A Gift from my Mom
My life of thirty-five years can be described by one word: fortunate. I have parents who love me, two older brothers who care about me, friends who visit, and a beautiful fiancee. Like I said, I am very fortunate. The one unfortunate aspect of my life is my health.
As far back as I can remember, I had kidney problems. Visiting doctors, going to hospitals, taking x-rays and wearing a bag on my side was a way a life for me. Having kidney problems never bothered me, as I figured this is who I am and everyone had problems. Mine might be more serious then some but then maybe not.
The seriousness of my kidney disease struck me when I realized that I needed a transplant at a ge 30. Doctors had warned me that I would ultimately need one, but I figured it would be when I was farther along in my life. I have always had a laid back, everything will be fine, don’t worry about me attitude my entire life, but when the doctors said, “transplant” I was devastated. Questions raced through my mind. What am I going to do? Will they find a kidney? How do I tell my parents? Will I still have a job? I had many questions, but few immediate answers. After time passed and my emotions had settled, I was able to focus. With the support of my parents, we were able to find the answers to our many questions. Having them with me at the doctors’ appointments, sharing their thoughts with me and changing my tears to laughter was a blessing. Like I said, I am very fortunate. Finding a donor was still our biggest unanswered question. Everyone in my family offered to donate, but we decided to start with my parents. My father went first, but he didn’t match. I could see the disappointment on his face because I knew he wanted to help. When the positive result came back from my mother we were elated. I told her that she didn’t have to donate if she didn’t feel comfortable. For a minute, I thought she was going to take me up on my offer! Of course I knew she would donate her kidney as she has always been there for me. Although there were more tests that were needed, we were pretty confident that we found a match.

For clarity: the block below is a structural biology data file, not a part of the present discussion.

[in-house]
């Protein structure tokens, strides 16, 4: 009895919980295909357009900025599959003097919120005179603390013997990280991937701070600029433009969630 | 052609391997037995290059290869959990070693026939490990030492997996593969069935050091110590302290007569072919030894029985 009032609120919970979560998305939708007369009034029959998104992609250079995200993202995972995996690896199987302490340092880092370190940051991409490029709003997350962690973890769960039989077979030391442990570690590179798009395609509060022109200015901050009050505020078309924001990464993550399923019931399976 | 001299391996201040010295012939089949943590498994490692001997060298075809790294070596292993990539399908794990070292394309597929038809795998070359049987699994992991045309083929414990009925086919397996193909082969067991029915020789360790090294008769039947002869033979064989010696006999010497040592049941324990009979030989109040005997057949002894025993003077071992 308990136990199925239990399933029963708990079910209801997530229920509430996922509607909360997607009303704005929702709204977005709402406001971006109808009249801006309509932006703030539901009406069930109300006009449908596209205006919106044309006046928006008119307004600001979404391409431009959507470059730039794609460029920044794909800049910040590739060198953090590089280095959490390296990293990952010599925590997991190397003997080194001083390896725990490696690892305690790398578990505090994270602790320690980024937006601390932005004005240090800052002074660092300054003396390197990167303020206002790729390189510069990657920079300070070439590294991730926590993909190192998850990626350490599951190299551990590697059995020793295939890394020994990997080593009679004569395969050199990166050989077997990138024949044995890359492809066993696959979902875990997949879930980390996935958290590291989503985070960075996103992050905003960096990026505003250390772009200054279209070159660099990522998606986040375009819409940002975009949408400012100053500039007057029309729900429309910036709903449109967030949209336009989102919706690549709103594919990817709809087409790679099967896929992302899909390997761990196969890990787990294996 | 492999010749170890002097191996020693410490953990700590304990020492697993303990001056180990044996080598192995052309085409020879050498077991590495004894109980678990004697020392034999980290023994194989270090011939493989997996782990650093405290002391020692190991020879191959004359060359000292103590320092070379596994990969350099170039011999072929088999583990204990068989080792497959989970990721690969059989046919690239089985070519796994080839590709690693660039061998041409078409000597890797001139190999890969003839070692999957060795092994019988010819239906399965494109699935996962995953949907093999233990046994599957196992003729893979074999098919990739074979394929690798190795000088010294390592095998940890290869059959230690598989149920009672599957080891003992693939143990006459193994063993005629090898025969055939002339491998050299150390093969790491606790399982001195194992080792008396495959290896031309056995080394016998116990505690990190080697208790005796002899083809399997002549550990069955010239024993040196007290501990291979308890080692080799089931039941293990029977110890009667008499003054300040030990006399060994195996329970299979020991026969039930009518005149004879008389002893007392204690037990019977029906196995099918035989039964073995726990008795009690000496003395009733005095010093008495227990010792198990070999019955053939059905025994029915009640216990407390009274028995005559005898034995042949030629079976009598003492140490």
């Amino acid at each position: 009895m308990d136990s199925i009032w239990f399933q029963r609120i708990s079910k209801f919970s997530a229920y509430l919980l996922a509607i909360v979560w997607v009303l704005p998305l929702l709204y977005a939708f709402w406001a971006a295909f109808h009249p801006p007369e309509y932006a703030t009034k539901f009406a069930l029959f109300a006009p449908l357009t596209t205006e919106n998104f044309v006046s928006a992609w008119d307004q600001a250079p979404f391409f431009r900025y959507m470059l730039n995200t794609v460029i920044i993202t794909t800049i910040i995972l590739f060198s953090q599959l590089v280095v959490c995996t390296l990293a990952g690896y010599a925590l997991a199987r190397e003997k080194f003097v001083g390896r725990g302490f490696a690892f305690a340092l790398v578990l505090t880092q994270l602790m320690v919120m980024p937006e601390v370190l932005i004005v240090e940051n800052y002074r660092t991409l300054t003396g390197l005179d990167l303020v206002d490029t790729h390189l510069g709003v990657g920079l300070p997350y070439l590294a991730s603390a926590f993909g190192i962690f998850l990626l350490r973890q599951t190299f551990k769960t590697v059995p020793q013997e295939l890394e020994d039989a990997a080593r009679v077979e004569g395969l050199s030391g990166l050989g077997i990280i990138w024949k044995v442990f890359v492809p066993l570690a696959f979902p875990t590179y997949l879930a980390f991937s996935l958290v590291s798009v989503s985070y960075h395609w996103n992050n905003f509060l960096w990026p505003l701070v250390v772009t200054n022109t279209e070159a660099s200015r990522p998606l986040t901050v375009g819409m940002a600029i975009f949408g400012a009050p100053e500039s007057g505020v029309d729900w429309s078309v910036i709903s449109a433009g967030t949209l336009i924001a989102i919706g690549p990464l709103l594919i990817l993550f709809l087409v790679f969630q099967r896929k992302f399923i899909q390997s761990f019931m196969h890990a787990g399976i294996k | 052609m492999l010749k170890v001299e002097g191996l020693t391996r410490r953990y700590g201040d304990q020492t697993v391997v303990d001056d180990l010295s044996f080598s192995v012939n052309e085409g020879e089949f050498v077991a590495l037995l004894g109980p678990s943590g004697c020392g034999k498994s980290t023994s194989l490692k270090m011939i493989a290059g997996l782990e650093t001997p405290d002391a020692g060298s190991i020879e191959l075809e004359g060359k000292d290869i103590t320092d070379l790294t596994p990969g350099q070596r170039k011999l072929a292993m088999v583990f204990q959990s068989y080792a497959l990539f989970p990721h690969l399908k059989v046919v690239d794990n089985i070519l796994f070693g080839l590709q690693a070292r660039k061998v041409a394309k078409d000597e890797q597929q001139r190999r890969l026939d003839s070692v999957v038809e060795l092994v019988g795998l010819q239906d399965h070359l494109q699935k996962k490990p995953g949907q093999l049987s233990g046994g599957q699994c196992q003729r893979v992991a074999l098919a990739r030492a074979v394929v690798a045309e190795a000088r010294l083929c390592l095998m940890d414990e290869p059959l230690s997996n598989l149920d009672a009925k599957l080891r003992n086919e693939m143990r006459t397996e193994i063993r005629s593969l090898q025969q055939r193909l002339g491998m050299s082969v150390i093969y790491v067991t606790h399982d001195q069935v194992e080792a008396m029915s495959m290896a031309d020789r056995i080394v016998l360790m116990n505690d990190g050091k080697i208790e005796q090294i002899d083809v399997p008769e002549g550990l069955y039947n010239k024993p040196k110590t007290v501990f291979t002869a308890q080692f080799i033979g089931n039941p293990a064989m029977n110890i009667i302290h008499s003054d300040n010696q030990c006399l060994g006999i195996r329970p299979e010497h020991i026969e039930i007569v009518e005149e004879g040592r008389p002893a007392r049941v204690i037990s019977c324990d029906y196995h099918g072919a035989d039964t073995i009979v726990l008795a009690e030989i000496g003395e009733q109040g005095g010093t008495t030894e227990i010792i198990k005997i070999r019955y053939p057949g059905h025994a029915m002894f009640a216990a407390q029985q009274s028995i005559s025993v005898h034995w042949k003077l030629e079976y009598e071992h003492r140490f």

Scheduling the surgery and actually going through with the transplant was the next big hurdle. To me, this was the toughest decision I would ever make. Even though I was tired, grouchy and weak I still had doubts. I was getting along fine and I didn’t see the need to change. I thought, this was my problem and there was no need to burden others. The transplant doctor convinced me that having a new kidney would make me stronger, happier and reminded me how fortunate I was to have found a living donor. After that, I knew I would have the surgery. April 2, 2002 was the fifth year anniversary with my new kidney and I couldn’t be happier. Although the decision was very difficult and tiring for everyone, I know it was the right one. To find a living donor and have my parents, family and friends with me from the beginning reaffirms that I am a very fortunate individual.